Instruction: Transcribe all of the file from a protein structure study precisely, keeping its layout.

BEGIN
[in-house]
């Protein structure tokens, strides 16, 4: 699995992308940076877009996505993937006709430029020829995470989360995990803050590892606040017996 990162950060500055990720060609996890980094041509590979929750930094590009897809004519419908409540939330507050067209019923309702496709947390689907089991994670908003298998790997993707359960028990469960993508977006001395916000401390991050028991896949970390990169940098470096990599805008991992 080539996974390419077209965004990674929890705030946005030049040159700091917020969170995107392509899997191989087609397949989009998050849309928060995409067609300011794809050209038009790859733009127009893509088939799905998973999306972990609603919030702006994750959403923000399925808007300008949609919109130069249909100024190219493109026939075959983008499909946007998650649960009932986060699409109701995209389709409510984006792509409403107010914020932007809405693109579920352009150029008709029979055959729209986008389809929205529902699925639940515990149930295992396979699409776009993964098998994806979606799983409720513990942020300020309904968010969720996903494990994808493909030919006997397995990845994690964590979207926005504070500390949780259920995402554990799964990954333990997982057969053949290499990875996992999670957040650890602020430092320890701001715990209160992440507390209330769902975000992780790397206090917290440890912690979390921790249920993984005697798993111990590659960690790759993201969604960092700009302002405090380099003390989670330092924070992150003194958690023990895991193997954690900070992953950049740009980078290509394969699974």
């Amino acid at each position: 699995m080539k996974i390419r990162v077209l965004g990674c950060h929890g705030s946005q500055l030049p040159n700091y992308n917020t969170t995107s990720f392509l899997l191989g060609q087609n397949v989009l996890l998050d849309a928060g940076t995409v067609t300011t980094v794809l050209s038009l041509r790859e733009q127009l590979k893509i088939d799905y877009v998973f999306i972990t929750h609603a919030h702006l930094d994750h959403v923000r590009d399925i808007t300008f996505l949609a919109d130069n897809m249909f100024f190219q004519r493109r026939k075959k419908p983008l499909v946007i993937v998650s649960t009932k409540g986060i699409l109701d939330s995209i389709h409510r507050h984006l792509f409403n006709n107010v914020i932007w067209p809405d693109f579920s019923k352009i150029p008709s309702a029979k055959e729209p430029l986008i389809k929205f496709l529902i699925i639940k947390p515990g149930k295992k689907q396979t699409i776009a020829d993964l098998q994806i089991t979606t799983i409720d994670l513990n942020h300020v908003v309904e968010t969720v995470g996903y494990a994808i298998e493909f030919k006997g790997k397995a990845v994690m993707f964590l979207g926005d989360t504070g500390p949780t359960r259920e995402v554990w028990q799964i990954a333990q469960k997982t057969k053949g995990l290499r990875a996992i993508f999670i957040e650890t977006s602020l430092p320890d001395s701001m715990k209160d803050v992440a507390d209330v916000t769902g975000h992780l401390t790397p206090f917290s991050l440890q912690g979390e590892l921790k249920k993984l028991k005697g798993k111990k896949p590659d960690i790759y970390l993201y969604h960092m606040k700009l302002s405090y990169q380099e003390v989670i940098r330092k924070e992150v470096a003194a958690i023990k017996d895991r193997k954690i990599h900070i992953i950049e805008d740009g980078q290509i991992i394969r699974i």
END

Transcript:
[in-house]
């Protein structure tokens, strides 16, 4: 699995992308940076877009996505993937006709430029020829995470989360995990803050590892606040017996 990162950060500055990720060609996890980094041509590979929750930094590009897809004519419908409540939330507050067209019923309702496709947390689907089991994670908003298998790997993707359960028990469960993508977006001395916000401390991050028991896949970390990169940098470096990599805008991992 080539996974390419077209965004990674929890705030946005030049040159700091917020969170995107392509899997191989087609397949989009998050849309928060995409067609300011794809050209038009790859733009127009893509088939799905998973999306972990609603919030702006994750959403923000399925808007300008949609919109130069249909100024190219493109026939075959983008499909946007998650649960009932986060699409109701995209389709409510984006792509409403107010914020932007809405693109579920352009150029008709029979055959729209986008389809929205529902699925639940515990149930295992396979699409776009993964098998994806979606799983409720513990942020300020309904968010969720996903494990994808493909030919006997397995990845994690964590979207926005504070500390949780259920995402554990799964990954333990997982057969053949290499990875996992999670957040650890602020430092320890701001715990209160992440507390209330769902975000992780790397206090917290440890912690979390921790249920993984005697798993111990590659960690790759993201969604960092700009302002405090380099003390989670330092924070992150003194958690023990895991193997954690900070992953950049740009980078290509394969699974």
């Amino acid at each position: 699995m080539k996974i390419r990162v077209l965004g990674c950060h929890g705030s946005q500055l030049p040159n700091y992308n917020t969170t995107s990720f392509l899997l191989g060609q087609n397949v989009l996890l998050d849309a928060g940076t995409v067609t300011t980094v794809l050209s038009l041509r790859e733009q127009l590979k893509i088939d799905y877009v998973f999306i972990t929750h609603a919030h702006l930094d994750h959403v923000r590009d399925i808007t300008f996505l949609a919109d130069n897809m249909f100024f190219q004519r493109r026939k075959k419908p983008l499909v946007i993937v998650s649960t009932k409540g986060i699409l109701d939330s995209i389709h409510r507050h984006l792509f409403n006709n107010v914020i932007w067209p809405d693109f579920s019923k352009i150029p008709s309702a029979k055959e729209p430029l986008i389809k929205f496709l529902i699925i639940k947390p515990g149930k295992k689907q396979t699409i776009a020829d993964l098998q994806i089991t979606t799983i409720d994670l513990n942020h300020v908003v309904e968010t969720v995470g996903y494990a994808i298998e493909f030919k006997g790997k397995a990845v994690m993707f964590l979207g926005d989360t504070g500390p949780t359960r259920e995402v554990w028990q799964i990954a333990q469960k997982t057969k053949g995990l290499r990875a996992i993508f999670i957040e650890t977006s602020l430092p320890d001395s701001m715990k209160d803050v992440a507390d209330v916000t769902g975000h992780l401390t790397p206090f917290s991050l440890q912690g979390e590892l921790k249920k993984l028991k005697g798993k111990k896949p590659d960690i790759y970390l993201y969604h960092m606040k700009l302002s405090y990169q380099e003390v989670i940098r330092k924070e992150v470096a003194a958690i023990k017996d895991r193997k954690i990599h900070i992953i950049e805008d740009g980078q290509i991992i394969r699974i």